A little over a year ago, I was packing to return to the United States after living in Ukraine for two years. It’s hard to believe it’s been so long since I was frantically filling my suitcases and trying to wedge in last-minute gifts from my Ukrainian friends and neighbors, including a large wooden mace and multiple bottles of flavored vodka.
I had come to Ukraine to teach English as a volunteer with the Peace Corps. I spent two years living in a small town called Bratslav, teaching English to fifth- through 11th-graders and working on grants and other projects with the community. When I came home, my gifts and souvenirs filled an entire room. I made Ukrainian dumplings and borscht for my welcome-back party.
Now that I’m in the U.S. again, I’m always excited to meet people who have a connection to my former home. A few weeks ago, I was working on a story about medical translators for the Spanish radio program "Radio Adelante." When I mentioned that learning Ukrainian had taken a toll on my Spanish, I was told that there was a Ukrainian community not far from Columbia, in Sedalia. I decided to go visit.
After calling all around town, I finally tracked down a member of a large Ukrainian congregation, the Word of Life Evangelical Christian Church. When I arrived in the parking lot and saw women getting out of their cars wearing head scarves and pointy stiletto shoes – a footwear preference even on the bumpy, unpaved roads of Bratslav – I felt oddly at home.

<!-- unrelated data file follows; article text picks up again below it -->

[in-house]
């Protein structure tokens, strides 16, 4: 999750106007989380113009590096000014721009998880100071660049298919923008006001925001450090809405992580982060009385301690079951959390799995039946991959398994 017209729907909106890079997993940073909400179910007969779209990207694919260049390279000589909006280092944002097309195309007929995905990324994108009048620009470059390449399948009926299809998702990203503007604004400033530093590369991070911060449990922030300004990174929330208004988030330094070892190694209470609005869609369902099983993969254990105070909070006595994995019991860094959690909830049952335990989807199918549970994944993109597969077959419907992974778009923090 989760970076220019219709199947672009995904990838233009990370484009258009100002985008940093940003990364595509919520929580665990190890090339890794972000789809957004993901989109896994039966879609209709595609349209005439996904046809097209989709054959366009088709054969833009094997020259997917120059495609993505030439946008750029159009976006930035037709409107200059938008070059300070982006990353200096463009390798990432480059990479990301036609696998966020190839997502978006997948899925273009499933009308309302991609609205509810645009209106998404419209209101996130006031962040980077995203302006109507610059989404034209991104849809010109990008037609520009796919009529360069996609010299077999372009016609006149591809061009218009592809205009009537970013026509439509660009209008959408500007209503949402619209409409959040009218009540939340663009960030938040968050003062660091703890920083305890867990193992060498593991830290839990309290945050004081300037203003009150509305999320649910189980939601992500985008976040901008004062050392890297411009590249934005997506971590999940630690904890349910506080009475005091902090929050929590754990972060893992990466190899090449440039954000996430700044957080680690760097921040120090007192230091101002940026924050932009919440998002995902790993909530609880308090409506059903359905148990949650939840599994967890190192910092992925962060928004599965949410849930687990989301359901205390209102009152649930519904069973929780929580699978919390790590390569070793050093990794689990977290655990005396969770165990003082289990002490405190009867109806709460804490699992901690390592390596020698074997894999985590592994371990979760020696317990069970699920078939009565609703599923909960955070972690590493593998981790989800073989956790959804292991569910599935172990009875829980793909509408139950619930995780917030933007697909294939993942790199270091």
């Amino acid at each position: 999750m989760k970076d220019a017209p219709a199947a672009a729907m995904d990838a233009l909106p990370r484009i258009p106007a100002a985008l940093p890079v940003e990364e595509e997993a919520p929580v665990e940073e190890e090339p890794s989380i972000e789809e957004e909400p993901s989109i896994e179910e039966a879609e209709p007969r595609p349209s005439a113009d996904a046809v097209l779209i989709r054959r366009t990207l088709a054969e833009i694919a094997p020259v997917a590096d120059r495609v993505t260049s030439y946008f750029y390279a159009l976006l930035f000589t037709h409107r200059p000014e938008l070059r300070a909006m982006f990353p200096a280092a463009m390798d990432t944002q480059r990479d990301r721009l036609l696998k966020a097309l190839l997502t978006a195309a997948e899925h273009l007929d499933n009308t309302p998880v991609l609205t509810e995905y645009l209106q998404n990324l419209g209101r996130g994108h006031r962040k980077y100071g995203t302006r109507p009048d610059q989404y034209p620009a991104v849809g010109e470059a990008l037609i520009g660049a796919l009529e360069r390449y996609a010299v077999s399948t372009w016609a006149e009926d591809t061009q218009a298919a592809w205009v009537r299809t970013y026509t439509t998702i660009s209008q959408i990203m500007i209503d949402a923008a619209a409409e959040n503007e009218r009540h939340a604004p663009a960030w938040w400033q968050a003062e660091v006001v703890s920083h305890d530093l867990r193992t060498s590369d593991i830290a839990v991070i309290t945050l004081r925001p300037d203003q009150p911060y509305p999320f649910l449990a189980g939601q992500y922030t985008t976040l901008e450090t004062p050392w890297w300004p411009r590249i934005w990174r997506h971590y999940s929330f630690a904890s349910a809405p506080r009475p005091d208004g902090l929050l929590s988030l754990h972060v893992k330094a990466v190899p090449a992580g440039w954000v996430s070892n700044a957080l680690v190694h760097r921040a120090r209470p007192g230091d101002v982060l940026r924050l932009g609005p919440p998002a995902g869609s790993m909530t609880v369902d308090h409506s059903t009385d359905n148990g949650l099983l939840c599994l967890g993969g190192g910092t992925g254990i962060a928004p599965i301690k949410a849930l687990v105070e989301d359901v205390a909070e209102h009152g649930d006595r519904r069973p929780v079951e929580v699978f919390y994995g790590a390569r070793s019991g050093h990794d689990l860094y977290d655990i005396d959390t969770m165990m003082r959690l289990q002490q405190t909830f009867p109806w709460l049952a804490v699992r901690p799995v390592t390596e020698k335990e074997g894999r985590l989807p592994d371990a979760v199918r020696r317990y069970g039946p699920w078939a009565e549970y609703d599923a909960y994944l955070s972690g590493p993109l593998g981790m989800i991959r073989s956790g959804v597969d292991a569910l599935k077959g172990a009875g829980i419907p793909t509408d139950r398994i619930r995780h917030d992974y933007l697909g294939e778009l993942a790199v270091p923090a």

The pastor greeted me in Russian; I responded in Ukrainian. The confusing mix of languages was as familiar to me as the fashion statements. Both Russian and Ukrainian are spoken in Ukraine — generally the former in the east, the latter in the west. A mix was the norm in my town in central Ukraine.
Although many in the congregation were first-generation Ukrainians and Russians, I noticed the younger generation favored speaking English. I had always suspected that if I were to watch a movie of my time in Ukraine, with English subtitles, I would see my time there in a whole new light. The young people at the church looked and dressed very much like my former students: I wondered if the whispered conversations I heard during the service were anything like the conversations my students had between classes.
While speaking to the congregants, I learned a lot I hadn’t previously known about Ukraine. For instance, I had assumed that Pentecostal churches had come to Ukraine after the 1991 independence, with the influx of other missionaries. But many people told me their families had attended Pentecostal churches for generations, just as many other Ukrainians quietly attended Orthodox and Catholic churches under the Soviet regime.
Several members of the congregation spoke to me about how the church is their link to their homeland, and how the rural farming country in Missouri reminds them of the Ukrainian countryside. I see their point: After both of my visits to Sedalia, I felt as if I had spent the day in a foreign country.
In the Peace Corps, there are three main goals. The first and second goals of Peace Corps service are helping a community and promoting better understanding of America there. The third is to come home and promote better understanding of that community. Now that I’m home, I find that reminders of Ukraine and that goal are never far away, no matter how unlikely the place.